[51:46] What's a new crazy business idea you love to pursue if you had the extra time? The things been going in the back of my mind for a long time now.
[51:56] Is a 100% online school. So a school that teaches everything that students need to know in Mathematics, English and has video lessons from the absolute best teachers in the world and automatically marked assignments and just the best school experience you could get but absolutely scaleable and online and ideally free and accessible to everyone that that would be my dream creation.
[52:22] You know I've been thinking about something like that for quite some time as well.
[52:28] From a business perspective but from a from a parent perspective if there was a different way to educate kids that that maybe we should be thinking about maybe there might be a conversation for ou future topics.
[52:43] I'd love that. What's interesting or fun fact about you that most people don't know?
[52:50] I always hate this question but I'll give my most sort of vulnerable answer which is I hate my nose get the public in a large nose and I really didn't want to put my space anywhere on the courses and actually if you look at the original version of the complete web developer course, my face doesn't get you anywhere. Even in the promotional video it's a cartoon version of me that comes out but later on I am I did put my face in it not but I could only get myself to do it if I'm absolutely straight on to the camera. So whenever you see me on video I'm always straight on.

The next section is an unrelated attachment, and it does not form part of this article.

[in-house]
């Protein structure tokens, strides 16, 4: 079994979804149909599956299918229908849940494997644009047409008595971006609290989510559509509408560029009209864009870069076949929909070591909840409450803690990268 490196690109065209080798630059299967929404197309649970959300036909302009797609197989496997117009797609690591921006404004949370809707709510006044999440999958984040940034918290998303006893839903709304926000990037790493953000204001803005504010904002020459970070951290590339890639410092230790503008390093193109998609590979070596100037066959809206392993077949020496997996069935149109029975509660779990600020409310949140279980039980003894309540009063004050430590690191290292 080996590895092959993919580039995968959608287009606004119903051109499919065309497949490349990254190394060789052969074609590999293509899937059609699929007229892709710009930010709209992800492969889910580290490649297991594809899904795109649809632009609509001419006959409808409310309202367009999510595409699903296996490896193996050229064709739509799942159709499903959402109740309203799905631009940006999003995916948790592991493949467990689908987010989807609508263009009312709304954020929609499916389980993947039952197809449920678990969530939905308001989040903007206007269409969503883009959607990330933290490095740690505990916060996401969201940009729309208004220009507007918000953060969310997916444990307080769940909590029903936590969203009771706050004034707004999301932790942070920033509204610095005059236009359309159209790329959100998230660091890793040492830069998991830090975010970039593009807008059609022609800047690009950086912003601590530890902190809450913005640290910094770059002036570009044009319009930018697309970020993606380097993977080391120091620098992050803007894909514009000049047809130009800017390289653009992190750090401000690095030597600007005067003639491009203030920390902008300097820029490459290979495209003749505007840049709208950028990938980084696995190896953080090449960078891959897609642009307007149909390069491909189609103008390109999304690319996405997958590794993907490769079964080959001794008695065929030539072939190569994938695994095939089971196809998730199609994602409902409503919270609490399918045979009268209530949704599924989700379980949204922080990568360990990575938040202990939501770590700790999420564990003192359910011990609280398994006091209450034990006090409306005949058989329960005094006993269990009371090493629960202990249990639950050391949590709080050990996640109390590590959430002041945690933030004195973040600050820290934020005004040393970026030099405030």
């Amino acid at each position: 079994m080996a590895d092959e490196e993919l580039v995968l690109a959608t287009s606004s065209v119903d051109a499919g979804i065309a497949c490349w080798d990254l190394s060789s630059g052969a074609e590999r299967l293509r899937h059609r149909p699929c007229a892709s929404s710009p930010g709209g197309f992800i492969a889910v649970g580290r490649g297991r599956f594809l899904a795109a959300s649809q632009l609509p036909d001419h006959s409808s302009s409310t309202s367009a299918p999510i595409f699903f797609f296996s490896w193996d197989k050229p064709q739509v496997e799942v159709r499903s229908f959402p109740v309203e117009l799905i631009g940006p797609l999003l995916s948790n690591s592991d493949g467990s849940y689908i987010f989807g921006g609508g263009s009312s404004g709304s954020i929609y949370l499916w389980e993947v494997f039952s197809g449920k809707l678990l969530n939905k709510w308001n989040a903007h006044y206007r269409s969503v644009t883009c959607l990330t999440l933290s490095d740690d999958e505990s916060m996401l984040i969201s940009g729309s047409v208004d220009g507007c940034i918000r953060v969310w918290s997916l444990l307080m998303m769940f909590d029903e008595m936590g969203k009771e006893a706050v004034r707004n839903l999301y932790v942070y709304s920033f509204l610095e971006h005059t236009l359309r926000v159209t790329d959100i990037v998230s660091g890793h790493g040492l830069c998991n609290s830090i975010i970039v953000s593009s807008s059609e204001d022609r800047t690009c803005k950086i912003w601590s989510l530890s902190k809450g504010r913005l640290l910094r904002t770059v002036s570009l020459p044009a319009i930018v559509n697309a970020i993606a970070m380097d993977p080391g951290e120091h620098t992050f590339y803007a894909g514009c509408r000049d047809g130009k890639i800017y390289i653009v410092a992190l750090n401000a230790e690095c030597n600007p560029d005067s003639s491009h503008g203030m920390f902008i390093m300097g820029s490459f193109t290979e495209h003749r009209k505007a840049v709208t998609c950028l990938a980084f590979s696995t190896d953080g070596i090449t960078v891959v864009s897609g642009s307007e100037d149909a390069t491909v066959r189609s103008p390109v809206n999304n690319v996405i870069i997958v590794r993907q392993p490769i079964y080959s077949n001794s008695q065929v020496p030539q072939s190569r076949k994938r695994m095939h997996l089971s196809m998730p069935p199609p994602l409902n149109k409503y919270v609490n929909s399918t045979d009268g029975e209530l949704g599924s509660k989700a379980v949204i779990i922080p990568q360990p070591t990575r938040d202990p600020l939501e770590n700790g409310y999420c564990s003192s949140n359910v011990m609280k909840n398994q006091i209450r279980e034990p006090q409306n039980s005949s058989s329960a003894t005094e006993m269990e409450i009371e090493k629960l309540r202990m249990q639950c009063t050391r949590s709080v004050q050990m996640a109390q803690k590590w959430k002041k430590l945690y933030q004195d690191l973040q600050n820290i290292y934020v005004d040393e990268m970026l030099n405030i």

[53:26] And that's because you can't see quite how big my nose is and then finally what is one of your most important passions outside of your work?
[53:35] There's lots to choose from. Really I play guitar, I sing. I play a lot of football but the big one I think that I really need in my life is travel and this is something that I've done a lot less recently I've got see two boys now one is 2 and one is 6 there's not the same opportunities to get away as they used to be but I try and travel I find that if I hadn't been anywhere out of out of Britain for six months or so I start to get a very cheap and I think traveling for me is really something that clears the mind down and enables you to forget about obsessing over congressional rates and sales targets and you realize that there's there's a lot more to life than just building businesses and travel is
[54:16] But the one thing that reminds me of that.
[54:18] That's awesome. Rob I want and I want to thank you for joining me and for sharing your story and insights. It's been a great conversation and I've really enjoyed chatting with you. Would love to get you back on the show some time and continue the conversation. Now if people want to check out your courses they can go to www.udemy.com and just search for for you Rob.